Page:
RESA Asks New York PSC To Establish Cybersecurity Working Group
August 29, 2018 Email This Story Copyright 2010-17 EnergyChoiceMatters.com
Reporting by Paul Ring • firstname.lastname@example.org
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The Retail Energy Supply Association requested that the New York Public Service Commission establish a Cybersecurity Working Group (CWG) modeled after the current EDI Collaborative.
"As technology evolves, cybersecurity will continue to be an imperative topic for the Commission, ESCOs, the Joint Utilities and EDI vendors alike. A CWG will provide all stakeholders with the organizational structure necessary to address the rapid technological changes in this area. This proposed construct is especially important to ensure that the appropriate personnel with the necessary skill sets are involved in the development of future cybersecurity protocols and to protect the interests of the various market participants. Accordingly, the Commission should form a CWG modeled after the current EDI Collaborative as soon as practicable," RESA said in its motion
RESA said that, "a CWG will help ensure uniform statewide standards and promote fundamental fairness."
Citing the recognized need for standardization across utilities with respect to EDI, RESA said, "for similar reasons, cybersecurity standards should also be uniform across all utility service territories. For instance, while RESA recognizes that the Joint Utilities proposed a standardized DSA, it is possible that, in the future, each utility could require a different DSA or establish different cybersecurity protocols to which ESCOs must agree to abide."
RESA also said that, "a CWG will help ensure a more comprehensive and well informed set of standards and promote fundamental fairness."
RESA said that, "the integration of cybersecurity protocols into existing processes is a complex commercial and technical exercise. From a practical perspective, all parties would benefit from the opportunity to receive input from other stakeholders in a centralized setting instead of through communications with individual parties, which inherently leads to a lack of consistency. As evidenced by the discussions during the stakeholder meeting, no one stakeholder or group of stakeholders has a complete understanding of the current business rules and transaction sets or can adequately represent the impact of proposed cybersecurity standards on all other stakeholders. A CWG modeled after the current EDI Collaborative would provide a process for stakeholder discussion in a manner that ensures the people with the necessary expertise are involved and that allows for a free exchange of ideas and more informed discussion than one-on-one negotiations or a more formal regulatory proceeding can provide. Cybersecurity protocols that are structurally comprehensive and well-informed will also benefit consumers by ensuring that customer information is adequately protected."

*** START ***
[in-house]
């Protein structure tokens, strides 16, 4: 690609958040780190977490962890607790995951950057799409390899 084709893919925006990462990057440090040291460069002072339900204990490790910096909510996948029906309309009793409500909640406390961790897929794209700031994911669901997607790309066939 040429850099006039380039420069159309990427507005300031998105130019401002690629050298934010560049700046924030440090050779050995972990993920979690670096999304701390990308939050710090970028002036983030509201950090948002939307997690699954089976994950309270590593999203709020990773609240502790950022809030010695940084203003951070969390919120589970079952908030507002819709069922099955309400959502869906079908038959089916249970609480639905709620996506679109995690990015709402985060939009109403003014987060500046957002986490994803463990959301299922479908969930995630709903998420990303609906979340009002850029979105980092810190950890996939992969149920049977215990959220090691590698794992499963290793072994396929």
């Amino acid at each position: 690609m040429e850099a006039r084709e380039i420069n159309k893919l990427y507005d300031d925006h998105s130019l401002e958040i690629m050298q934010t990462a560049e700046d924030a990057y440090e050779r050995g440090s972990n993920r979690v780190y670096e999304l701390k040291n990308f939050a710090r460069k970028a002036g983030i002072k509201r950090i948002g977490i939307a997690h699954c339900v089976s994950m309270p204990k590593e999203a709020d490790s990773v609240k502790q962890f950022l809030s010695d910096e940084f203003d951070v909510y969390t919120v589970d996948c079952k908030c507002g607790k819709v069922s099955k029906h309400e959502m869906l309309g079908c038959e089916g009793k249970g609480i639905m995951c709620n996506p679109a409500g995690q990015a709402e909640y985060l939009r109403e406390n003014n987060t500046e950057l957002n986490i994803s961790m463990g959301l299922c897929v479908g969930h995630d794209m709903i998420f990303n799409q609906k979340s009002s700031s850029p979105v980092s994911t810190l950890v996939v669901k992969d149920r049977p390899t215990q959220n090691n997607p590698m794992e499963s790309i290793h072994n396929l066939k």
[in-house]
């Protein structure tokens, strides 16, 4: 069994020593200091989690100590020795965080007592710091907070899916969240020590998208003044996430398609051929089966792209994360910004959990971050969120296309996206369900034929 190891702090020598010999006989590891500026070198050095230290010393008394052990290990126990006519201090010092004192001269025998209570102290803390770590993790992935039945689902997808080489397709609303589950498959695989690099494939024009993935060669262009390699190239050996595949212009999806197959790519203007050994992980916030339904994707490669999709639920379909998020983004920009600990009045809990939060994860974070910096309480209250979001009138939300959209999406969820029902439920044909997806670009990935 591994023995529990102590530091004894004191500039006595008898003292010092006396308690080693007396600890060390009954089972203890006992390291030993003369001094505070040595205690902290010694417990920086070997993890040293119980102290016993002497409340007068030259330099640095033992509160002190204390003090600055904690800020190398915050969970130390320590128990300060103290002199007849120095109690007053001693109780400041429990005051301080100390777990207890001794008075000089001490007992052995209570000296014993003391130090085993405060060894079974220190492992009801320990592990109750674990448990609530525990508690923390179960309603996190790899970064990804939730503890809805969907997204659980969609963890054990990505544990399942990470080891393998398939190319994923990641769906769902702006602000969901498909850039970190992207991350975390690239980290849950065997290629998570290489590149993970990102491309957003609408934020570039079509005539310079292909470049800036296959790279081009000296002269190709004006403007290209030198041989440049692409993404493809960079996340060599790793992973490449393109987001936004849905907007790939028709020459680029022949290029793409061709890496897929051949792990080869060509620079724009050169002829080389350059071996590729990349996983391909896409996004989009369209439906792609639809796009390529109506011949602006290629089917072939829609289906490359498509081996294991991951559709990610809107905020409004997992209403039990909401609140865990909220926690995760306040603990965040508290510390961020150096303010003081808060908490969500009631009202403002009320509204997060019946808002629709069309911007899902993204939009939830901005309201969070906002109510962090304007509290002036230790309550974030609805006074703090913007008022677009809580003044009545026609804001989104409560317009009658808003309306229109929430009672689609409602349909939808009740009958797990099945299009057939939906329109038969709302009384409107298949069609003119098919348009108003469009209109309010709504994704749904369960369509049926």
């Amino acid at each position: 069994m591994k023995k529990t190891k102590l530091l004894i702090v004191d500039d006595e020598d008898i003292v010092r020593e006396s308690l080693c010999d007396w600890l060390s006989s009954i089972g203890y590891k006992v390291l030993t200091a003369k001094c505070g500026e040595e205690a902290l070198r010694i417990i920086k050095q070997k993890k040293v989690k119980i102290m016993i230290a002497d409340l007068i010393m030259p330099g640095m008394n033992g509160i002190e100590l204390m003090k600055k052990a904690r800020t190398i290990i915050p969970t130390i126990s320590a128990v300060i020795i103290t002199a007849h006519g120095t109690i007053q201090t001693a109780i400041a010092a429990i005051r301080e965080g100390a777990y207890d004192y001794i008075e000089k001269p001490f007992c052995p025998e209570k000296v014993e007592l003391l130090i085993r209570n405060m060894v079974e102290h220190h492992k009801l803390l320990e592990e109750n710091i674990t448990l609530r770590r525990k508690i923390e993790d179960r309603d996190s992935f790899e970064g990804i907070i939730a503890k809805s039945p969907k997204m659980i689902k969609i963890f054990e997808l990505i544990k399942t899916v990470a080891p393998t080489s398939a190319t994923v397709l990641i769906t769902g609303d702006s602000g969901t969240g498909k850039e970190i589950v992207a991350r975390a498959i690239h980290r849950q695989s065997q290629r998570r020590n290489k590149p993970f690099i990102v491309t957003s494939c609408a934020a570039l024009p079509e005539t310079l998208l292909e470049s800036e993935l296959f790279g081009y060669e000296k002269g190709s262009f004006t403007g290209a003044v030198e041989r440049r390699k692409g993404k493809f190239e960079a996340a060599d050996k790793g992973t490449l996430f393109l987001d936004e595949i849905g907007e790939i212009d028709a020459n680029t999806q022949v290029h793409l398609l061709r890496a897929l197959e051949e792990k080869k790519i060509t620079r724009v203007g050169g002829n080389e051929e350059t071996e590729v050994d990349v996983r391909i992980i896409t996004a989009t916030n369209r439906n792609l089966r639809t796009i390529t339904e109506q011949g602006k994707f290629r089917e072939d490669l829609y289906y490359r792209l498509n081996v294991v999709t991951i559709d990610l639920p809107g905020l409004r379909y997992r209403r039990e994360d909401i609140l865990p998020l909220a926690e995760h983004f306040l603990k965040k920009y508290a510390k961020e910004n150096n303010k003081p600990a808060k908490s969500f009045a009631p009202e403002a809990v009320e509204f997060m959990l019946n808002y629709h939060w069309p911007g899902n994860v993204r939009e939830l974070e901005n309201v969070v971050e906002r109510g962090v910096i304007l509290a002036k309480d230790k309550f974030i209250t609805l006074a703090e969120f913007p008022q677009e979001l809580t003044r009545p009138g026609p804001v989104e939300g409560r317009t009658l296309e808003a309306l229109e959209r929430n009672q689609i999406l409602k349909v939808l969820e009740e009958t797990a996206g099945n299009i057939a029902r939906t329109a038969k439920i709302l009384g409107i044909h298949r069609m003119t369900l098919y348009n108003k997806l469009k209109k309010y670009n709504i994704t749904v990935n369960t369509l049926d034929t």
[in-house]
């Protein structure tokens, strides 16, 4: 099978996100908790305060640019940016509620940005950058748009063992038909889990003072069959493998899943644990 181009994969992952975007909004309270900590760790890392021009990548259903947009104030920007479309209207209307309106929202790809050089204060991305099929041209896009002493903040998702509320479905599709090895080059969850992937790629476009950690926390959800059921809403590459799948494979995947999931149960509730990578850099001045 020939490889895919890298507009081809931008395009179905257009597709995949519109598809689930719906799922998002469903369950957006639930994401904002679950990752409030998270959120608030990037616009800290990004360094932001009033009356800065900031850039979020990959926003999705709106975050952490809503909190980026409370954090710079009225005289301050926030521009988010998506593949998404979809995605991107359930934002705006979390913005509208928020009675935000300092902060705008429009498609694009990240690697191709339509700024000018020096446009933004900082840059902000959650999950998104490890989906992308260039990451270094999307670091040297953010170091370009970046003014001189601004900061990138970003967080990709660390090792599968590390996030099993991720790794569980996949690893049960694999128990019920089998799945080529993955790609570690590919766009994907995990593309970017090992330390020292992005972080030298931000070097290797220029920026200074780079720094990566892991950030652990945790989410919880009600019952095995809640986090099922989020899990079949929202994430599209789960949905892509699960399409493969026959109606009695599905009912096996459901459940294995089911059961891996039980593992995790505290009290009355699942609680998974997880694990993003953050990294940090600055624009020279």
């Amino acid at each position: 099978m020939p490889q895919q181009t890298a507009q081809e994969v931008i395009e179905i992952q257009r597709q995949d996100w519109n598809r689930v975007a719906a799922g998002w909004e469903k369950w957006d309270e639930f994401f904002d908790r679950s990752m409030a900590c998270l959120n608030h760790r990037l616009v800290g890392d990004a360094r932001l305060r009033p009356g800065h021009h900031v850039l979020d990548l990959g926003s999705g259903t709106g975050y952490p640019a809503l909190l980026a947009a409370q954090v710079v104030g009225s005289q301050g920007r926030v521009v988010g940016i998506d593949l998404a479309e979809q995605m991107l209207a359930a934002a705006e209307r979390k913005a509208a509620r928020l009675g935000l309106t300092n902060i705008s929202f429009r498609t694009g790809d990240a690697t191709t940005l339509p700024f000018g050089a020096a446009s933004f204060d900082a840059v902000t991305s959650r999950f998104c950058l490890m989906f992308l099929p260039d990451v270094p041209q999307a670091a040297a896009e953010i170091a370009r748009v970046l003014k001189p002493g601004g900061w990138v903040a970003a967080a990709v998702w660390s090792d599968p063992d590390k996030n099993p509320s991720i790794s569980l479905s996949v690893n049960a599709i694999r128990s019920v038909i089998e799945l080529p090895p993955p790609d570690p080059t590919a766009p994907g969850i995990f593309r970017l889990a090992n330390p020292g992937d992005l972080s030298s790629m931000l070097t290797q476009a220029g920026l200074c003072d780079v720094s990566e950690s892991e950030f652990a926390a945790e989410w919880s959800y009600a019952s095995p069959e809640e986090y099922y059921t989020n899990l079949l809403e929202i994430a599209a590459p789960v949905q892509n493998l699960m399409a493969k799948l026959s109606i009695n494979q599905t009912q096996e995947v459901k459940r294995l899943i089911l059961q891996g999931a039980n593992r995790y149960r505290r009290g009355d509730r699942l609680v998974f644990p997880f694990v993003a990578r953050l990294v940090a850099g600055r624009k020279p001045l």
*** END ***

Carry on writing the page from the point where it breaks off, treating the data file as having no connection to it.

"Moreover, requiring the CWG to file a report with its recommendations with the Commission for review and approval, like is currently done by the EDI Collaborative, will promote fundamental fairness. The DSAs and Attestations as proposed have terms and requirements embedded within them that will have the effect of setting precedent on many important issues, including standards for information security programs and insurance requirements, to name a couple. Cybersecurity standards of general applicability should be subject to Commission review and approval" RESA said
RESA said in its motion that, "Furthermore, it is RESA’s understanding that the Joint Utilities believe they have the authority, pursuant to section 2(F)(a) of the Uniform Business Practices ('UBP'), to discontinue an ESCO’s participation in their retail access programs if that ESCO refuses to complete the Attestation and/or sign the DSA. If that is the case (which RESA disputes), the utilities should not simply be permitted to require the ESCOs to abide by whatever requirements they propose. Under this paradigm, the utilities could unilaterally require that ESCOs enter into DSAs that they have drafted and then deny ESCOs continued participation in their retail access program if they refuse to do so. However, before ESCOs are potentially deprived of their continued ability to serve customers in any particular utility service territory, fundamental fairness dictates that the requirements that the utilities impose should be subject to review and approval by the Commission to ensure that, at a minimum, they are not arbitrary and capricious. Accordingly, RESA requests that the Commission establish a CWG modeled after the EDI Collaborative that provides stakeholders an opportunity to evaluate and recommend standards subject to Commission review and approval and avoids giving one set of stakeholders the unilateral and unfettered power to both establish and enforce standards to which their competitors will be subject. In this way, the Commission can promote a free exchange of ideas while ensuring fundamental fairness to all stakeholders."
RESA recommended that the Commission model a CWG on the EDI Collaborative.
"First, the CWG should be established by a Commission order that sets forth the scope of its authority and the steps that must be undertaken to propose a change to cybersecurity protocols and practices, the DSA or Attestation. By setting forth these requirements in an order, the Commission can ensure that a uniform process is employed for all such changes and that all stakeholders, including new market entrants, are aware of the CWG and its role," RESA said
The CWG should be structured and run similar to the EDI Collaborative, RESA said, with the CWG required to submit a report and recommendations, including any necessary implementing documents, to the Commission for review and approval